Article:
Marcello Gandini

Lamborghini Miura

Humble and introverted, Marcello Gandini is for many the most revolutionary worldwide designer. Going from form to function is one of the aspects of design that excite him the most. Flaminio Bertoni is his favourite designer, due to his revolutionary and brave designs.
Nuccio Bertone once again proved his instinct for talent hiring Gandini. This collaboration distinguished itself for his international successes and, over the 15 years of their understanding, Marcello designed the most iconic Italian sports cars of the ’60s and ’70s.

His first project at Bertone’s was the Lamborghini Miura P400, presented in 1966. His first supercar, an actual racing car to be driven on the roads. Ferruccio wanted something revolutionary and so Gandini created something completely new which left everybody open-mouthed.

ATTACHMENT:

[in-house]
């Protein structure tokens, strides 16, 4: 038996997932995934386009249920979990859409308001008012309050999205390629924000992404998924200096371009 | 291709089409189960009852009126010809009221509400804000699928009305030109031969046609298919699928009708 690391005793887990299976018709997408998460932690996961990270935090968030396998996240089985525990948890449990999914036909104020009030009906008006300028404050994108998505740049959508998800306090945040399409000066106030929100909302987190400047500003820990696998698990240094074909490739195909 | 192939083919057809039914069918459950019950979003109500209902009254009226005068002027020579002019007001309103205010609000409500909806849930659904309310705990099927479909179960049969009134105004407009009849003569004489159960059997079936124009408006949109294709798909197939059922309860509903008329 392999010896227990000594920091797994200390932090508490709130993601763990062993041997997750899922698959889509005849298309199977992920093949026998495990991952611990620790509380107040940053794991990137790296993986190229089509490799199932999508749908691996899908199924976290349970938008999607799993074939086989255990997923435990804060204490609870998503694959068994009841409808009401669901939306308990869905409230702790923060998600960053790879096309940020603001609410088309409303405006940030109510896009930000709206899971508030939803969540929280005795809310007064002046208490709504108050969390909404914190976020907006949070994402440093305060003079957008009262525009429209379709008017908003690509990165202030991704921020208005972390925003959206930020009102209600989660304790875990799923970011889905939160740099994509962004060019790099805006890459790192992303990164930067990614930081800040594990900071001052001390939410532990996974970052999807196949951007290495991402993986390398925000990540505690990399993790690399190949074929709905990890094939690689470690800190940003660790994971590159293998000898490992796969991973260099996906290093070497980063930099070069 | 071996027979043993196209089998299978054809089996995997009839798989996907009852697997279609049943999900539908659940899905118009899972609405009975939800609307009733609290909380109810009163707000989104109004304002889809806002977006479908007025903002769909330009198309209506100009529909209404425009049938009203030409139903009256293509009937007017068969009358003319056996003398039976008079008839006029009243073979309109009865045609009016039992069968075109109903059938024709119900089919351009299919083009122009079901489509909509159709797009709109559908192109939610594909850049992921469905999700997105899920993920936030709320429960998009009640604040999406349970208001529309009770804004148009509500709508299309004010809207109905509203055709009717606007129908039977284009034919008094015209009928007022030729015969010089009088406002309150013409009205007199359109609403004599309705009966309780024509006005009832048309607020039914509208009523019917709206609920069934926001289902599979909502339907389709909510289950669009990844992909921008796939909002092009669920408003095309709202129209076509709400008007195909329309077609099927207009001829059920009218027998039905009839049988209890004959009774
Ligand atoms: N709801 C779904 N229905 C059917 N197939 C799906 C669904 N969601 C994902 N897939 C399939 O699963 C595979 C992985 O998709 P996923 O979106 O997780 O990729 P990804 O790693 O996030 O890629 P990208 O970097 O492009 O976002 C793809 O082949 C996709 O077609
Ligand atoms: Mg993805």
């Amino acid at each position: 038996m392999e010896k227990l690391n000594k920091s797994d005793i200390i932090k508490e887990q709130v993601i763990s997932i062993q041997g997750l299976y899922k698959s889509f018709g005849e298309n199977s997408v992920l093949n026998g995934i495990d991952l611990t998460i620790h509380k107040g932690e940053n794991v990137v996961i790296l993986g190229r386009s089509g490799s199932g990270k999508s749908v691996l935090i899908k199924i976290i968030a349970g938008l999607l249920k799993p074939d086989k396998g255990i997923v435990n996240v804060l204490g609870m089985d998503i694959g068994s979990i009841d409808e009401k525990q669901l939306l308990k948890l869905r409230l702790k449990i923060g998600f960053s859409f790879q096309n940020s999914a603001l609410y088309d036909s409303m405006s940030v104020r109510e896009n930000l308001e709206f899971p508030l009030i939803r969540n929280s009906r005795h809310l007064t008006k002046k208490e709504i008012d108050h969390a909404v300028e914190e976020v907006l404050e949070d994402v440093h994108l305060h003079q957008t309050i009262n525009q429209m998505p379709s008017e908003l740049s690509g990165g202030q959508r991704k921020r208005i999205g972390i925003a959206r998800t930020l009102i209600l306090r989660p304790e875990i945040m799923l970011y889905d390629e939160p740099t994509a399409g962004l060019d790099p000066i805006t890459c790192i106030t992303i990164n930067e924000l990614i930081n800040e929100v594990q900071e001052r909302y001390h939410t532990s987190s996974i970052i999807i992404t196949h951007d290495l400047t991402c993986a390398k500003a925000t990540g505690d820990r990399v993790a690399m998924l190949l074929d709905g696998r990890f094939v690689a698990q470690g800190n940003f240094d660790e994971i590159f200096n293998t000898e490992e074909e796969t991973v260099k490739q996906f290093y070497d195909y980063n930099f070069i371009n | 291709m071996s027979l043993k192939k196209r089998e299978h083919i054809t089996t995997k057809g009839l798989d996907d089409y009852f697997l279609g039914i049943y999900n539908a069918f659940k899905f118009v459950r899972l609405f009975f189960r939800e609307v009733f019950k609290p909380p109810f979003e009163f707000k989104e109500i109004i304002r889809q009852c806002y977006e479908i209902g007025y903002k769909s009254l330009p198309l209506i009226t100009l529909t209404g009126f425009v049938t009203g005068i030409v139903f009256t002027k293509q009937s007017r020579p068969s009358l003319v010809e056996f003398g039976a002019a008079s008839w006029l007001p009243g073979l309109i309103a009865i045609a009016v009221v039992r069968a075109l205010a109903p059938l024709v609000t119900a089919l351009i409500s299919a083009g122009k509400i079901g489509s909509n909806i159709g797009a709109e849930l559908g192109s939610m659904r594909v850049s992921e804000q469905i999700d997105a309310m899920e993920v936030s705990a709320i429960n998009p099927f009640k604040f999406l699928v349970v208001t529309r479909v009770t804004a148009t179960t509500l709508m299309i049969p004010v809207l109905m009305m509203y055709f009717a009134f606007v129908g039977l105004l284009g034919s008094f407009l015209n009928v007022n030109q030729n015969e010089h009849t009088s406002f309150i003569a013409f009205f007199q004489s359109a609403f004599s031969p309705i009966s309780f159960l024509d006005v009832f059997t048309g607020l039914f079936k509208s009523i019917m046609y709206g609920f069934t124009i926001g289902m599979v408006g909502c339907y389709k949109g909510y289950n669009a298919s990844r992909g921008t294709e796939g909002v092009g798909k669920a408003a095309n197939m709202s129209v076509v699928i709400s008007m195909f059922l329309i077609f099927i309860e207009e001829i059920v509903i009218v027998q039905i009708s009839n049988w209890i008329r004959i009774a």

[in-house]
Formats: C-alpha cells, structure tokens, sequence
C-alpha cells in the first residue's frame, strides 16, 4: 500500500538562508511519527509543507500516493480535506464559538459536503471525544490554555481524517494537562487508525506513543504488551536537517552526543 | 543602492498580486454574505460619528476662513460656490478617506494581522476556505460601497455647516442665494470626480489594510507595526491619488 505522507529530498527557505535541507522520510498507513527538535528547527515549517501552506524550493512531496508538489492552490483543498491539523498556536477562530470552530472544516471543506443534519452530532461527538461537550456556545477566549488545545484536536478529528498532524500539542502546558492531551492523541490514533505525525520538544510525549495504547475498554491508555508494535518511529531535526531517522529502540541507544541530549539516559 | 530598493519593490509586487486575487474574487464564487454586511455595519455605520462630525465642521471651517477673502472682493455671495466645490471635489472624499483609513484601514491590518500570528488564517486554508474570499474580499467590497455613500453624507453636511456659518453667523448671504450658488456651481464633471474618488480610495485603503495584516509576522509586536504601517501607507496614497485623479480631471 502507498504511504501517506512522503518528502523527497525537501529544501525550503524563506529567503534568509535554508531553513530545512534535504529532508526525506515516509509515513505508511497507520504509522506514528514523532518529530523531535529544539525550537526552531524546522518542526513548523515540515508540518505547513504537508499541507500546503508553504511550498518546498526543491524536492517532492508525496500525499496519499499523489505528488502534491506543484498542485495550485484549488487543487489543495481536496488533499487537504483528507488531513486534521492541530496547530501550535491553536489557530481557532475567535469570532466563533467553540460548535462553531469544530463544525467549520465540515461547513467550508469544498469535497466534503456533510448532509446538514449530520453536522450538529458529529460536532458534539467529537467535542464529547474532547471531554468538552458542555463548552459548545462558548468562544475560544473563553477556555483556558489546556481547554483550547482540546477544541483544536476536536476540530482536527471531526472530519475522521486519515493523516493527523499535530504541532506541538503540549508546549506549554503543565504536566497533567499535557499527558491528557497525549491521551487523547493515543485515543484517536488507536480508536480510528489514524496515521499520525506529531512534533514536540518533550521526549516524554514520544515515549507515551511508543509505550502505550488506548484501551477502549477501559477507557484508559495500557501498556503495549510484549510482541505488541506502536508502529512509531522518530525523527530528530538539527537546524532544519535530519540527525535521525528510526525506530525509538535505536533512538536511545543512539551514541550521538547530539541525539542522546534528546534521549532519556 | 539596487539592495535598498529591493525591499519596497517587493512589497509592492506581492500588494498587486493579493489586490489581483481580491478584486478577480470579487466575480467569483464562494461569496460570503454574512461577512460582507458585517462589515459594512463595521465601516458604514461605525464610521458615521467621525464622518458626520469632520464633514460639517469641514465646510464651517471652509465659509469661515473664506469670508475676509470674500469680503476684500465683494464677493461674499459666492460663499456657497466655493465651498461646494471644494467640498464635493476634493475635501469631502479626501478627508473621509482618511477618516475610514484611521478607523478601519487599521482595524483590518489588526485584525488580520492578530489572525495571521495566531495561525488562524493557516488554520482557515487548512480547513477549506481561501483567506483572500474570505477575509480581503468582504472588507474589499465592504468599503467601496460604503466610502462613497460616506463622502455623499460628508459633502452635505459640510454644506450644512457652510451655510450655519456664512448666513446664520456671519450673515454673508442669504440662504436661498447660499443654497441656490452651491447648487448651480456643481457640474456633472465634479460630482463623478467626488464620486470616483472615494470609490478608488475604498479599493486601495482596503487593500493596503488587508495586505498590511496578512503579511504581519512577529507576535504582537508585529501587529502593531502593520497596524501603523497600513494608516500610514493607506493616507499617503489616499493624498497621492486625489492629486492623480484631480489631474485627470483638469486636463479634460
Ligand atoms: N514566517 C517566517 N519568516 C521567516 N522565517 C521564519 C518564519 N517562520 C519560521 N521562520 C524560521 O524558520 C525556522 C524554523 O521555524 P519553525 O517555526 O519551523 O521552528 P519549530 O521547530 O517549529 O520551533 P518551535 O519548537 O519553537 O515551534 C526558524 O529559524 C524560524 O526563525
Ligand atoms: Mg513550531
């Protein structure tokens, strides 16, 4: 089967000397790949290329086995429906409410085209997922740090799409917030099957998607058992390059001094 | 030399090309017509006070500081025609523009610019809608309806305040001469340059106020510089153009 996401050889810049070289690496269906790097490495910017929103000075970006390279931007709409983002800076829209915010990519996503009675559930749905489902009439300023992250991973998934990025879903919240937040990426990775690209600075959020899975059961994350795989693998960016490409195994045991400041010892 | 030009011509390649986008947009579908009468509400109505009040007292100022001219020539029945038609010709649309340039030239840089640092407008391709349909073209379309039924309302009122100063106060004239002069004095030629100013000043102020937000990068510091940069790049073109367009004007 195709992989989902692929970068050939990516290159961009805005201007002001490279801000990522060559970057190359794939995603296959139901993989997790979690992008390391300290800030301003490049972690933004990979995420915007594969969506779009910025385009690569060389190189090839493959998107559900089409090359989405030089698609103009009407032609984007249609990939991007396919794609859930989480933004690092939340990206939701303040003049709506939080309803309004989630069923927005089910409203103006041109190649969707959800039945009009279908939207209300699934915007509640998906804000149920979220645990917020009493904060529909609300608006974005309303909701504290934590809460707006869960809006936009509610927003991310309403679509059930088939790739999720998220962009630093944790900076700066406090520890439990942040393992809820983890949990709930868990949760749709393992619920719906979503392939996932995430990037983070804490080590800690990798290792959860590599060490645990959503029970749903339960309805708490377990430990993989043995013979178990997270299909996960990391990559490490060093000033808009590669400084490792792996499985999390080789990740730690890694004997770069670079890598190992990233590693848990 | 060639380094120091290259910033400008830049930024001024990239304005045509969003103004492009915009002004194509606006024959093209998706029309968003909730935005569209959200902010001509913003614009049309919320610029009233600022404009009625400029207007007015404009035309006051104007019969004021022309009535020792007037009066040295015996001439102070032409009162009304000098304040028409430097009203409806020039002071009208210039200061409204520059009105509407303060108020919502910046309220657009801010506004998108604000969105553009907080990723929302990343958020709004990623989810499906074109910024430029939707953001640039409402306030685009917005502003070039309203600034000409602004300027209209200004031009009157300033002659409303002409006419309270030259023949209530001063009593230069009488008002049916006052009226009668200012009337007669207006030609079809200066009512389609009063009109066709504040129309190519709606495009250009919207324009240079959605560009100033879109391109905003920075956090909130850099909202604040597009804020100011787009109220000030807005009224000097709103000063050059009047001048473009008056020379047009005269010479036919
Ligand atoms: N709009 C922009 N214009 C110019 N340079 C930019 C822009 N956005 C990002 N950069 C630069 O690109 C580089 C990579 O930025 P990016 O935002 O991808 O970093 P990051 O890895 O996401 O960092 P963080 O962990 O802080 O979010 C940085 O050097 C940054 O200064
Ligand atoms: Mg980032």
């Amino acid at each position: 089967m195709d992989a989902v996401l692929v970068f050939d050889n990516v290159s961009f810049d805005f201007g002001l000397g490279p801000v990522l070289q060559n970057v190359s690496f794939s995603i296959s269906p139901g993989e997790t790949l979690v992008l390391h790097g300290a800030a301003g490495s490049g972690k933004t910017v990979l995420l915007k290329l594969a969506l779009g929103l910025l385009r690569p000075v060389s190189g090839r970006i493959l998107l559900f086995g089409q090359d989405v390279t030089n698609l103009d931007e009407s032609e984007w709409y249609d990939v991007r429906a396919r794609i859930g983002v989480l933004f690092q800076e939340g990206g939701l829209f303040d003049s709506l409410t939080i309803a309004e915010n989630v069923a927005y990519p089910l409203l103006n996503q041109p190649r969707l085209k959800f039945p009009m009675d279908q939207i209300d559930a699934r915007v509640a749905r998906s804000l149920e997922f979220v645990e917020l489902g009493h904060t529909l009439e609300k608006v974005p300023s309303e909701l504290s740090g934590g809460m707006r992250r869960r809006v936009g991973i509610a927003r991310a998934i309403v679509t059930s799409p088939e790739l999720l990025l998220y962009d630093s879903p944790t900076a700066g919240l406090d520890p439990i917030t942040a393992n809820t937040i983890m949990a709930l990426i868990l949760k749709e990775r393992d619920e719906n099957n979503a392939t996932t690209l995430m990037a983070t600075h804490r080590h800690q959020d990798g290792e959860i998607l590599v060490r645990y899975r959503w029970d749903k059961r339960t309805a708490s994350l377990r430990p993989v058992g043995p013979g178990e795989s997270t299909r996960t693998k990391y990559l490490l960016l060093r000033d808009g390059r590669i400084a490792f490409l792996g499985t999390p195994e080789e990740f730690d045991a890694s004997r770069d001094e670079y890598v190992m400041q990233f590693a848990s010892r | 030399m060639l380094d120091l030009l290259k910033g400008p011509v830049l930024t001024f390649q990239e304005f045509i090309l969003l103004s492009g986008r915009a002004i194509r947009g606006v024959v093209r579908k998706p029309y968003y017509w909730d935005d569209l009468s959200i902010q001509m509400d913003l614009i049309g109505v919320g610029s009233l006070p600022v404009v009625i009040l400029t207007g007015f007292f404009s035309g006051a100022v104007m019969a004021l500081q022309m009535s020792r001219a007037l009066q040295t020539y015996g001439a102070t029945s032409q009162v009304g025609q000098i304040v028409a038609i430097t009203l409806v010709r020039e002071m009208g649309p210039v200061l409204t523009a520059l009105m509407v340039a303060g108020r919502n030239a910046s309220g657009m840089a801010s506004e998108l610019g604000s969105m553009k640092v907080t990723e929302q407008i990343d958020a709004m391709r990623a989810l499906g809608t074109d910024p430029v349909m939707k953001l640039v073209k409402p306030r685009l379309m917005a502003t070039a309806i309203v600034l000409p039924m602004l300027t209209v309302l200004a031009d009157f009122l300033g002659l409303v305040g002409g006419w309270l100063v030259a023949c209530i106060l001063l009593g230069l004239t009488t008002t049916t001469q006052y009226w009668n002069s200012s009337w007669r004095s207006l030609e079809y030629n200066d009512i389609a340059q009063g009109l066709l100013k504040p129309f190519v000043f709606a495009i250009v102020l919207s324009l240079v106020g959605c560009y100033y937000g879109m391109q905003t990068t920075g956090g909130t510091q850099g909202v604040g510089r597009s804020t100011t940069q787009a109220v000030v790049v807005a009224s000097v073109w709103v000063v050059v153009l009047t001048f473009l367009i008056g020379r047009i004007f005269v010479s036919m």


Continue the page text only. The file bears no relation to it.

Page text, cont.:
One of my theories, when you wonder if the car was successful or not is: you present the model to a few people and, if they keep quiet then it’s a success… if they make lots of comments then it’s rubbish”.

He followed the Marzal concept car, “the car of ideas”, as Bertone defined it, but it was a bit too much of a utopia for the 1967 public.
With the Alfa 33 Carabo, in Paris in 1968, they outlined the future. This concept car, with its wedge shape and the scissor doors, laid down the foundation for the genius Lancia Stratos Zero and the charming Lamborghini Countach. A project which has particularly satisfied was the one of the Lancia Stratos HF. While he was disappointed for the final results of the Alfa Romeo Montréal, whose manufacturing changes fully turned around the initial idea, completely changing its proportions.
Towards the end of the ’60s, he created two major concept cars: the Alfa Romeo Navajo and the Lancia Sibilo.
In 1980, he resigned from his job of Chief designer at Bertone, to be absorbed by his role as a freelance designer and Lamborghini once again asked for his creative contribution to creating a diabolic car: the Diablo

Even if his major creative skills were mainly expressed in the cars, he also dealt with industrial design and furniture accessories.


This marvellous portray has been snapped by the photographer Angelo Rosa, guest at the Studio di Marcello Gandini and who’s kind concession has made its publication possible.